Many companies begin while the founders have “day jobs” working for someone else.  The advantages of this are many, including funds available to invest in the business and provide support for living expenses; lower demand and slower “ramp up” of cash demands for the business; ability to “work out the bugs” and get proof of concept while maintaining financial security.

The drawbacks of having two jobs require some significant consideration due to the possible impact on the “potential” of the business.  Here are some of the major items:

•    Intellectual property ownership/employment agreements
•    Ability to develop commercial opportunities while employed elsewhere
•    Serving two masters – conflict between time and responsibility commitments to each company
•    Potential conflicts of interest

The intellectual property issue may be the single biggest hurdle of founding a new company if the company you are founding is in any way related to the responsibilities and technology of the company where you are employed. Many (if not most or all) employment agreements provide claims against or ownership of any intellectual property developed by an employee during the time of employment.  This is especially true with university and established technology companies.

Before you take the plunge and invest your time, effort, and financial resources, be sure to understand the terms and conditions of employment (or contracting/consulting) agreements. The terms, conditions, and scope vary depending upon your exposure to intellectual property, your role in developing IP for each company, whether there is an impact or “competitive” relationship, and so on. The best strategy is to understand the potential issues and conflicts.  There is always the potential to negotiate changes or have your employer endorse your efforts by investing, becoming your first customer, and so on.

If your day job has little to no flexibility in schedule or has tremendous time demands, then you may find it difficult to establish timeframes to work on the commercialization aspect of the business – getting paying clients.  Getting out, meeting prospects, and marketing your business take significant time commitments.  Everything from making phone calls, to attending networking meetings, to developing proposals takes time.  If your day job hinders your ability to take this critical step, then you must make the decision to give up the day job or hire someone else (employee, vendor, or contractor) to handle these tasks.  Depending upon your financial situation, it may be something that is quickly addressed through getting that other person on board or taking the plunge out of the cubicle and into business full-time.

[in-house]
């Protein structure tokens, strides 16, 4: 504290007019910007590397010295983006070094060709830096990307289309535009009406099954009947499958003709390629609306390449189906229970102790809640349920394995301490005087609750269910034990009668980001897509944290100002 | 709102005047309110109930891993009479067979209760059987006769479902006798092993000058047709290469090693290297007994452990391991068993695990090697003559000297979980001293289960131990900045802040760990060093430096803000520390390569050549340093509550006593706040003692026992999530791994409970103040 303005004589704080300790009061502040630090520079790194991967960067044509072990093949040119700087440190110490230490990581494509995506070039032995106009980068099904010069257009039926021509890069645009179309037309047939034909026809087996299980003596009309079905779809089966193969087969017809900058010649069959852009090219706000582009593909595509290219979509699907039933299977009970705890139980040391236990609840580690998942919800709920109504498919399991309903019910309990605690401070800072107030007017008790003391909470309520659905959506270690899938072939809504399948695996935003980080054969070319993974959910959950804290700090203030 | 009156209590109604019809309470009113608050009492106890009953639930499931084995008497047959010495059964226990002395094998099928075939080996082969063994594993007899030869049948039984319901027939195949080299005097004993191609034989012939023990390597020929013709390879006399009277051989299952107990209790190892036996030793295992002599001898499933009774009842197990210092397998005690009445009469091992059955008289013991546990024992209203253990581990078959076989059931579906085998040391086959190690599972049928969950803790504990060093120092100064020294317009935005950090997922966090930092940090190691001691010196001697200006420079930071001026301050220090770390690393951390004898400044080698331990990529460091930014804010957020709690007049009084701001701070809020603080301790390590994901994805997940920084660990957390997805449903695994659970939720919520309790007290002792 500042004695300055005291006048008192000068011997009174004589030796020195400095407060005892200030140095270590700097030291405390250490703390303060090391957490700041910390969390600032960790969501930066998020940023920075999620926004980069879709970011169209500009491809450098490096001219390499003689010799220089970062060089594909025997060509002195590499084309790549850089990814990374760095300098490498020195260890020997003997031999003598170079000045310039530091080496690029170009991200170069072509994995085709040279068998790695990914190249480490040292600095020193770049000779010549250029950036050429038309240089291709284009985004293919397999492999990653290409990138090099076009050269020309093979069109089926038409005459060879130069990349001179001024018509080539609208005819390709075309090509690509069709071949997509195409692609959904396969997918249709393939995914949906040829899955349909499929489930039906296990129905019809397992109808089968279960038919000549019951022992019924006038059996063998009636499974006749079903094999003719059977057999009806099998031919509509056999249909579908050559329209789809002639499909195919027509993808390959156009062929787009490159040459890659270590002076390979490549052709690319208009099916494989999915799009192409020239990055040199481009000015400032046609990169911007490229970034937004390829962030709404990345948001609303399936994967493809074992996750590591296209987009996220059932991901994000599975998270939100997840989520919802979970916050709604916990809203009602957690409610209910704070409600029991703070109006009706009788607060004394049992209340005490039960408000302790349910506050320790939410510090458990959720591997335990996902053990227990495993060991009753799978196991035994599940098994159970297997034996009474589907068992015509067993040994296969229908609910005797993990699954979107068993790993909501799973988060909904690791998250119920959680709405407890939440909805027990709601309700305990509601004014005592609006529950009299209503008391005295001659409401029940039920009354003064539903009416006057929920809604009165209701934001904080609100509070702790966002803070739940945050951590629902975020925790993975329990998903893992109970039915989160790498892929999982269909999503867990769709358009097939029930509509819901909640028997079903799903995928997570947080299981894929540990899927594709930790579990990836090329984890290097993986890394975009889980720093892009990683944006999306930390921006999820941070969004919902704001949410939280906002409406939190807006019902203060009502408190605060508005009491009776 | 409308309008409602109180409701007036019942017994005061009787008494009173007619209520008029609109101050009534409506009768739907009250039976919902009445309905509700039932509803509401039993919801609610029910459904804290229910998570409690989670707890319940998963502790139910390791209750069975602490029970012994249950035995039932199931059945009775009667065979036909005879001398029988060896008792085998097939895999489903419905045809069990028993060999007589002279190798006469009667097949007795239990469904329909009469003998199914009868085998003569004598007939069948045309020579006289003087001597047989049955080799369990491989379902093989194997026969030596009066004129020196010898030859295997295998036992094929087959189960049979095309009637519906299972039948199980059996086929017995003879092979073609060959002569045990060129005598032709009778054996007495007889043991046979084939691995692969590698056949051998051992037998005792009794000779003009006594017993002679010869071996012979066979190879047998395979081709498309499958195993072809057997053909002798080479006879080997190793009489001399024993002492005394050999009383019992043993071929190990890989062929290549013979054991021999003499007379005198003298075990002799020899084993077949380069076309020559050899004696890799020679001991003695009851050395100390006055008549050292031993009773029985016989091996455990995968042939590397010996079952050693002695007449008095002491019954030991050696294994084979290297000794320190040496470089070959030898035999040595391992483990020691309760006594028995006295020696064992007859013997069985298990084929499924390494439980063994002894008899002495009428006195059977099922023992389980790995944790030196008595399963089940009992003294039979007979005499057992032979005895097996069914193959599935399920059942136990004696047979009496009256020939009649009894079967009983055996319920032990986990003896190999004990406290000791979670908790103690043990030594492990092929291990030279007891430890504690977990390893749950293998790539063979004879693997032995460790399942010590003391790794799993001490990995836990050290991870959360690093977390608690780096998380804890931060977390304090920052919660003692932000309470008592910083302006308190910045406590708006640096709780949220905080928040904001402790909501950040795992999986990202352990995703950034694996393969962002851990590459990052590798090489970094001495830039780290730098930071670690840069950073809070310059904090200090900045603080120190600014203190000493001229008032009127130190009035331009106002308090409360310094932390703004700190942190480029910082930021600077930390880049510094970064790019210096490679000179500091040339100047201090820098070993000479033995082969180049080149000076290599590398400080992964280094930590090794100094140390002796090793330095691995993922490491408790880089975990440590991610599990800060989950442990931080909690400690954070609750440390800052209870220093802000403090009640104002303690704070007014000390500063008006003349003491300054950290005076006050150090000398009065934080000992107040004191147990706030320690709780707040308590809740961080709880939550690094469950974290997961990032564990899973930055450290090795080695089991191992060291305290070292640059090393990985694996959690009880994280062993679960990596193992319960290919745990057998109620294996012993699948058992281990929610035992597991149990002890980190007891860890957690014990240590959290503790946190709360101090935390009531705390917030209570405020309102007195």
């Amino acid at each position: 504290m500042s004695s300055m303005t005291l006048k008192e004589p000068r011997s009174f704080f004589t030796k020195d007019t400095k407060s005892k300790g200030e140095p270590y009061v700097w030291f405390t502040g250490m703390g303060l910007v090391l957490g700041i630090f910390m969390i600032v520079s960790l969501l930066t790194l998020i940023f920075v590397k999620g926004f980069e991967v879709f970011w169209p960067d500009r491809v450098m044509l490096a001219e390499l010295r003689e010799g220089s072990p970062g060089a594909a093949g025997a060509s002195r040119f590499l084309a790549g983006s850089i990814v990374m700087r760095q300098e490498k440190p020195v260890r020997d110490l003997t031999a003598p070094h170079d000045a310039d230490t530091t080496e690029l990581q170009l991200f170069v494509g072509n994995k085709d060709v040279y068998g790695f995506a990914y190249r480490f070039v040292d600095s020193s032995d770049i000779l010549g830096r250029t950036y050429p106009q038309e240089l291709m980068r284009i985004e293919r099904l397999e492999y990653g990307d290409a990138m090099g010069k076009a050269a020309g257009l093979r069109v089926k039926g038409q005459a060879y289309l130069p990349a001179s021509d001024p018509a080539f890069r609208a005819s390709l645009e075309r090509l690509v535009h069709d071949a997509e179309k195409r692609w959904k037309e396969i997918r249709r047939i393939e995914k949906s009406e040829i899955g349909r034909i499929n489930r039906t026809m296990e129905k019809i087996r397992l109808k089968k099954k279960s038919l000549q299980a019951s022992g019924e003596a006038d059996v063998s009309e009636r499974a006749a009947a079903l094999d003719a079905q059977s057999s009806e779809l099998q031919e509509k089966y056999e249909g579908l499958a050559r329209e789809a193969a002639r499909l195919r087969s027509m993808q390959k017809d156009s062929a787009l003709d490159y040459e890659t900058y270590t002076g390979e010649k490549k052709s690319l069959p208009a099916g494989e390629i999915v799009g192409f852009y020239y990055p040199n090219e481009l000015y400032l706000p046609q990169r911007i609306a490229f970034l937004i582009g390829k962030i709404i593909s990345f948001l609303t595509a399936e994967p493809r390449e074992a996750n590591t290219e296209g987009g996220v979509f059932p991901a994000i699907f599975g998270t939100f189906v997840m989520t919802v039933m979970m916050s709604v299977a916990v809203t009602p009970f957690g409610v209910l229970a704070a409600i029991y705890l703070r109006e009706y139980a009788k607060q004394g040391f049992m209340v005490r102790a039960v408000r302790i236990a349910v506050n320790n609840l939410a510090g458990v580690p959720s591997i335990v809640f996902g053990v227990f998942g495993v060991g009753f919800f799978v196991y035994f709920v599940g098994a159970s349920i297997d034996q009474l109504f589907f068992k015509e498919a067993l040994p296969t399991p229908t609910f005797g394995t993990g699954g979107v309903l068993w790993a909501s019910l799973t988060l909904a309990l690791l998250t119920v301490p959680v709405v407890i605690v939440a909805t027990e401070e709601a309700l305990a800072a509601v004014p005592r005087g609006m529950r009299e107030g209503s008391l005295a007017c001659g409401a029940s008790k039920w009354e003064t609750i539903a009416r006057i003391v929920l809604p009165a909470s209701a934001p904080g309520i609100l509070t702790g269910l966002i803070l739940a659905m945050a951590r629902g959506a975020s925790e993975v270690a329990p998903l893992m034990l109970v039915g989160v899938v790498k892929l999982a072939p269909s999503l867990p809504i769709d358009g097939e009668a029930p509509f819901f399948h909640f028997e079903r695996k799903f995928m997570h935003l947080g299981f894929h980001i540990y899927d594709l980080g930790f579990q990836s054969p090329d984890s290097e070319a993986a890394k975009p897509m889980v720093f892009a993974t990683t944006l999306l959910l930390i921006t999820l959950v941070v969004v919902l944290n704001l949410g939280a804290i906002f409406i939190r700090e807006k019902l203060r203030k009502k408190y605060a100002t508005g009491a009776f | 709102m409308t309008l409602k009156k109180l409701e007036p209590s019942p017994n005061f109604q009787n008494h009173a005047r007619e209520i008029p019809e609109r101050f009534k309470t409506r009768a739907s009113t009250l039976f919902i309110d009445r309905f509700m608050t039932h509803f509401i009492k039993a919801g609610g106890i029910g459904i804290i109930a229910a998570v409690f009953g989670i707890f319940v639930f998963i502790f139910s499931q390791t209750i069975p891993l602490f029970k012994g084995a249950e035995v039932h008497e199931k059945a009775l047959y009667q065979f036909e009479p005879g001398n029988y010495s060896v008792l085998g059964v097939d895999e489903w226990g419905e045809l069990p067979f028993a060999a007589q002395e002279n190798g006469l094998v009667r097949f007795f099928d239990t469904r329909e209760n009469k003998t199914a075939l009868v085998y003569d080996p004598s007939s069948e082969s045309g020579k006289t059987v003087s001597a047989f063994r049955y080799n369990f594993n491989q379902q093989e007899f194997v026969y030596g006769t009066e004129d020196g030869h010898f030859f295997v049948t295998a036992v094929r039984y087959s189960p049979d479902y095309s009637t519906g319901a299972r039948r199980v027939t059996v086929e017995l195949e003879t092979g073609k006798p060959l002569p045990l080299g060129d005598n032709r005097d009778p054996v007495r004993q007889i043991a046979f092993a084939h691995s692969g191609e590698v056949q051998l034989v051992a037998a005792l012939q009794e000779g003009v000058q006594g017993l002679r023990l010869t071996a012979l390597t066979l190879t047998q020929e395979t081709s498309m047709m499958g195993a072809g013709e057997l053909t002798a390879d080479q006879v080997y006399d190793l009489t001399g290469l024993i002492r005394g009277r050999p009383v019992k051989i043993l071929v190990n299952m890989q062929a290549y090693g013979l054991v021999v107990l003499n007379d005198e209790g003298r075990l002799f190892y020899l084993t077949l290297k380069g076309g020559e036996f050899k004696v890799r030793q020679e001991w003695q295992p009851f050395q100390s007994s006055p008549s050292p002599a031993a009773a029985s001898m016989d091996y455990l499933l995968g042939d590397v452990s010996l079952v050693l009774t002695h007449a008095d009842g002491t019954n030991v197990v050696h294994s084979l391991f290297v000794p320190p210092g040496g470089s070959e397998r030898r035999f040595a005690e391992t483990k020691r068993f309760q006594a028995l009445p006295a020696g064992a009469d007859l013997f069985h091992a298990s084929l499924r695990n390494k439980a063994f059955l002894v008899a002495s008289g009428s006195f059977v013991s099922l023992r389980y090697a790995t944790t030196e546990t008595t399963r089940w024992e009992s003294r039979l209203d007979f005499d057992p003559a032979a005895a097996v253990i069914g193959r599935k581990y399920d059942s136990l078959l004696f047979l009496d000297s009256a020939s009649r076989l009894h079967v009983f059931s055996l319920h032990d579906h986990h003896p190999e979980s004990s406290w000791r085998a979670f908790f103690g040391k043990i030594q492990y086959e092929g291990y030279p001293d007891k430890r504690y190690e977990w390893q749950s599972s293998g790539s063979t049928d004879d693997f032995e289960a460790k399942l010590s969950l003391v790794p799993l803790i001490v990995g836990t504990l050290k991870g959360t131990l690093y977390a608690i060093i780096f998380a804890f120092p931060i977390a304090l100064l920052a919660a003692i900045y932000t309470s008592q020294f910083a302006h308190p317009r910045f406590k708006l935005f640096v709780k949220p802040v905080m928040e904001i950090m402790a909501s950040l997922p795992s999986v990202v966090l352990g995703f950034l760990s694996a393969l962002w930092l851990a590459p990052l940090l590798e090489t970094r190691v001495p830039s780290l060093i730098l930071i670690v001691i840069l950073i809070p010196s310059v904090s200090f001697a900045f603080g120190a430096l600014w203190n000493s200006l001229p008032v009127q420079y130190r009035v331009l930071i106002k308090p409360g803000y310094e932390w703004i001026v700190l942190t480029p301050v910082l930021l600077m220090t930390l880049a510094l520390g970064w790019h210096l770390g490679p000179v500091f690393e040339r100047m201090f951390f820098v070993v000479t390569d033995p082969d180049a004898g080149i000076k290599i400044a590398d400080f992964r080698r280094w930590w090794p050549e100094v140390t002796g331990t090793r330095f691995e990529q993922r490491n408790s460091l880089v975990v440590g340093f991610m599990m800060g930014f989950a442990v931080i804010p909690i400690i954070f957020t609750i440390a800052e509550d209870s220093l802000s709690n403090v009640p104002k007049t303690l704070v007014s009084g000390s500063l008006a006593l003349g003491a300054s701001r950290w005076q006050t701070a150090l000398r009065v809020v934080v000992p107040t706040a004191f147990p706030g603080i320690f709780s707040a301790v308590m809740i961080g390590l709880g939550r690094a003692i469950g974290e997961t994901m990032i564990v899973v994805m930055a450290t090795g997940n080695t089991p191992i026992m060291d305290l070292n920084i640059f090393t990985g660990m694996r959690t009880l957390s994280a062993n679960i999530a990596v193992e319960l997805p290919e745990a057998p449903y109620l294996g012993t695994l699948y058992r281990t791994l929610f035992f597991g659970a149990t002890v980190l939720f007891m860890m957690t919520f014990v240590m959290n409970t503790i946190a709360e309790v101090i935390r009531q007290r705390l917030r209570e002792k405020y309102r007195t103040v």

If your job normally allows you the freedom of schedule or a predictable workweek schedule, then you may be well positioned to serve both the company you work for and the business you are starting.  Many people find, however, that the only thing that is predictable is that things will change.  As you get more into your business, the day job gets new rules, demands, or an enlarged scope.  What was easy to balance becomes impossible to manage – especially if you must factor in family roles and responsibilities.  At this juncture making decisions on whom to serve depends upon your financial position and the implications and ramifications which have differing priorities.

As you establish your business, the contacts and relationships you have established while with your current employer may be useful.  There is a serious question regarding whether or not it is permissible or wise to use those contacts to build your business.  There is no clear answer.  Each situation will be dictated by the elements previously discussed, including your role in each company, the expectations of each, and the agreements that are in place.

Moonlighting is a common practice for many people.  The issues arise when you are creating a business which potentially could have a real or perceived conflict of interest.  Addressing the elements of potential conflict begins with an analysis of what you want to accomplish and the restrictions your day job may or may not place on your activities.  The lines of demarcation aren’t drawn simply by time of day, location, or resources used.  When it comes to “intellectual property” the lines are drawn based at least in part on the expectation of the usage of your creative and business talents, skills, and abilities within proscribed roles and relationships.

If you aren’t sure about where the lines are drawn, invest some time and dollars in consulting with an attorney who understands employment and intellectual property laws.  It is a wise investment in your personal and business future.

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